When the New York Times reported that U.S. officials were looking for direct talks with the Afghan Taliban insurgents because peace talks led by Afghans would get nowhere, it came as a heart attack for the Afghan government, explaining why Kabul did not take a vivid stance toward the new U.S. approach yet. But why is the Afghan government afraid of direct talks between the U.S. and the Taliban?

Kabul’s fear derives from several issues. If the Afghan government is sidelined in peace talks with the Taliban, it echoes that they are a puppet of the U.S. without full authority when it comes to large-scale political decision-making, damaging their political legitimacy. The Afghan government is afraid that it may not be able to bring up all its demands in the peace talks if the U.S. leads the negotiations.

Political experts believe that the Afghan government leaders want to use the Afghan peace process for their own political gain, by campaigning for themselves for the next presidential election via winning the peace process. For this reason, the Afghan government persistently insists on direct talks with the Taliban group. If Ghani succeeds in bringing the Taliban group to the negotiating table, it could be marked as a great victory of his presidency, resulting in adoration inside and outside the country. Moreover, if Ghani achieves peace, he will be characterized as the hero that ended 17 years of war in Afghanistan.

The Afghan government’s unilateral ceasefire has raised Ghani’s popularity to the extent that Zarif Aminyar, a political expert and Harvard alumni, penned an article about him, questioning if Ghani could become the Gandhi of Afghanistan. Aminyar holds that Ghani is a reformist leader, whom the U.S. government strongly needed as a partner over the years of former President Hamid Karzai’s unforeseeable regime.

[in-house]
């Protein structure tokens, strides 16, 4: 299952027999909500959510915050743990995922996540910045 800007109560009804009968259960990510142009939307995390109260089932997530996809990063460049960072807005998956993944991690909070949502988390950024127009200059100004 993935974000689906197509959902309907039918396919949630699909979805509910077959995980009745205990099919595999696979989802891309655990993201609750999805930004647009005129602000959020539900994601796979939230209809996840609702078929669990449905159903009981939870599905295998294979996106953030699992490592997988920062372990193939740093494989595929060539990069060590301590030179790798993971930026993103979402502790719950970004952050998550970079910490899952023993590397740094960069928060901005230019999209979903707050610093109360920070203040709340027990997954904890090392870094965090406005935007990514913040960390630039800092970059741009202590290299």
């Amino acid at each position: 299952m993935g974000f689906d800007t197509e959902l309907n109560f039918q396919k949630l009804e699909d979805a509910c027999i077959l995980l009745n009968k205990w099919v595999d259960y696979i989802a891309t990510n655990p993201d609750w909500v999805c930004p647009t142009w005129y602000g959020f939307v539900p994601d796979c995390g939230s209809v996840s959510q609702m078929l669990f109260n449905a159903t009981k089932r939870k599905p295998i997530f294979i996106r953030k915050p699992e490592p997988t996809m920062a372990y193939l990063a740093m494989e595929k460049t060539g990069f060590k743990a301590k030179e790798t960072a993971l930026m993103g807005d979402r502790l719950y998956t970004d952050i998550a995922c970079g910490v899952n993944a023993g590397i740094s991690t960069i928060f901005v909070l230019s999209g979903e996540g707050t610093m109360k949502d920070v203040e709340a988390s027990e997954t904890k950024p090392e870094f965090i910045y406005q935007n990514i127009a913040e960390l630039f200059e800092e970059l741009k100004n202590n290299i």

If the U.S. wants to restore peace and prosperity in Afghanistan, Ghani is undoubtedly one of the best options for leading the country. President Ghani is full of love and passion for ending war and conflict, but the U.S. seems suspicious. When the prospective conqueror of the Afghan war is praised in such manner, it is obvious that the U.S. direct talks with the Taliban group can cloud these sweet words.

Last but not the least, every smart politician knows that the Afghan conflict is a multidimensional one involving Afghan, regional, and global actors. Given its inherent complexity, none of the main actors holds the key to solving the crisis. Therefore, the peace process will be challenging and requires time.

The only alternative to the continuing bleeding and instability is that the parties involved should provide a path to the peace process. Thus, the leaders of the Afghan government should cooperate with other countries engaged in this war instead of dreaming of winning the battlefield alone. The idea that they can manipulate peace talks with the Taliban in their favor in the future presidential elections is a false and shortsighted calculation.

DISCLAIMER! The views and opinions expressed here are those of the authors and do not necessarily reflect the editorial position of The Globe Post.

Comments are closed, but trackbacks and pingbacks are open.